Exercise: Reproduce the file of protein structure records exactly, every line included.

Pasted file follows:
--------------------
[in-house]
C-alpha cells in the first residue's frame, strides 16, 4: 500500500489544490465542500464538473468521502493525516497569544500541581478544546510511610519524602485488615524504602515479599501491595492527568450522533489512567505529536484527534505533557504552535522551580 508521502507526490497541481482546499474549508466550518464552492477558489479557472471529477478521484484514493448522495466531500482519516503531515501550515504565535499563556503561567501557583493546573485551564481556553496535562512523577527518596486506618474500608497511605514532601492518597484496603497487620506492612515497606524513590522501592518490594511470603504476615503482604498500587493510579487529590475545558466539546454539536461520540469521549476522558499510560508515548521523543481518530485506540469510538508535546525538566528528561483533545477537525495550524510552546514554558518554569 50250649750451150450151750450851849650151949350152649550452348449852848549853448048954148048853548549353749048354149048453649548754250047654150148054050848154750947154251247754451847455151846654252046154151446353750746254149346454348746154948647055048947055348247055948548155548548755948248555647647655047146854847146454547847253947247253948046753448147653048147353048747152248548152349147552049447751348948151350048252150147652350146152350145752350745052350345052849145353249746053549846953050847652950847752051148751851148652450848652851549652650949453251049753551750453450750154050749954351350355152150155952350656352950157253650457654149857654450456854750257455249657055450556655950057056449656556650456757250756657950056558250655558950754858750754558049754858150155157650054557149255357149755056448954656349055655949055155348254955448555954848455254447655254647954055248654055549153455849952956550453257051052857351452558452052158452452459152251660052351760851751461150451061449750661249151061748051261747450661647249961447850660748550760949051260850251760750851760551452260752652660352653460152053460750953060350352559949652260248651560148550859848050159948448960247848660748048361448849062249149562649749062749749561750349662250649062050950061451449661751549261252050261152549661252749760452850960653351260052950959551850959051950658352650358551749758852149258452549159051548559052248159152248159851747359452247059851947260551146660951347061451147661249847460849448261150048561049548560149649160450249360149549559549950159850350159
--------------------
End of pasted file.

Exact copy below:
[in-house]
C-alpha cells in the first residue's frame, strides 16, 4: 500500500489544490465542500464538473468521502493525516497569544500541581478544546510511610519524602485488615524504602515479599501491595492527568450522533489512567505529536484527534505533557504552535522551580 508521502507526490497541481482546499474549508466550518464552492477558489479557472471529477478521484484514493448522495466531500482519516503531515501550515504565535499563556503561567501557583493546573485551564481556553496535562512523577527518596486506618474500608497511605514532601492518597484496603497487620506492612515497606524513590522501592518490594511470603504476615503482604498500587493510579487529590475545558466539546454539536461520540469521549476522558499510560508515548521523543481518530485506540469510538508535546525538566528528561483533545477537525495550524510552546514554558518554569 50250649750451150450151750450851849650151949350152649550452348449852848549853448048954148048853548549353749048354149048453649548754250047654150148054050848154750947154251247754451847455151846654252046154151446353750746254149346454348746154948647055048947055348247055948548155548548755948248555647647655047146854847146454547847253947247253948046753448147653048147353048747152248548152349147552049447751348948151350048252150147652350146152350145752350745052350345052849145353249746053549846953050847652950847752051148751851148652450848652851549652650949453251049753551750453450750154050749954351350355152150155952350656352950157253650457654149857654450456854750257455249657055450556655950057056449656556650456757250756657950056558250655558950754858750754558049754858150155157650054557149255357149755056448954656349055655949055155348254955448555954848455254447655254647954055248654055549153455849952956550453257051052857351452558452052158452452459152251660052351760851751461150451061449750661249151061748051261747450661647249961447850660748550760949051260850251760750851760551452260752652660352653460152053460750953060350352559949652260248651560148550859848050159948448960247848660748048361448849062249149562649749062749749561750349662250649062050950061451449661751549261252050261152549661252749760452850960653351260052950959551850959051950658352650358551749758852149258452549159051548559052248159152248159851747359452247059851947260551146660951347061451147661249847460849448261150048561049548560149649160450249360149549559549950159850350159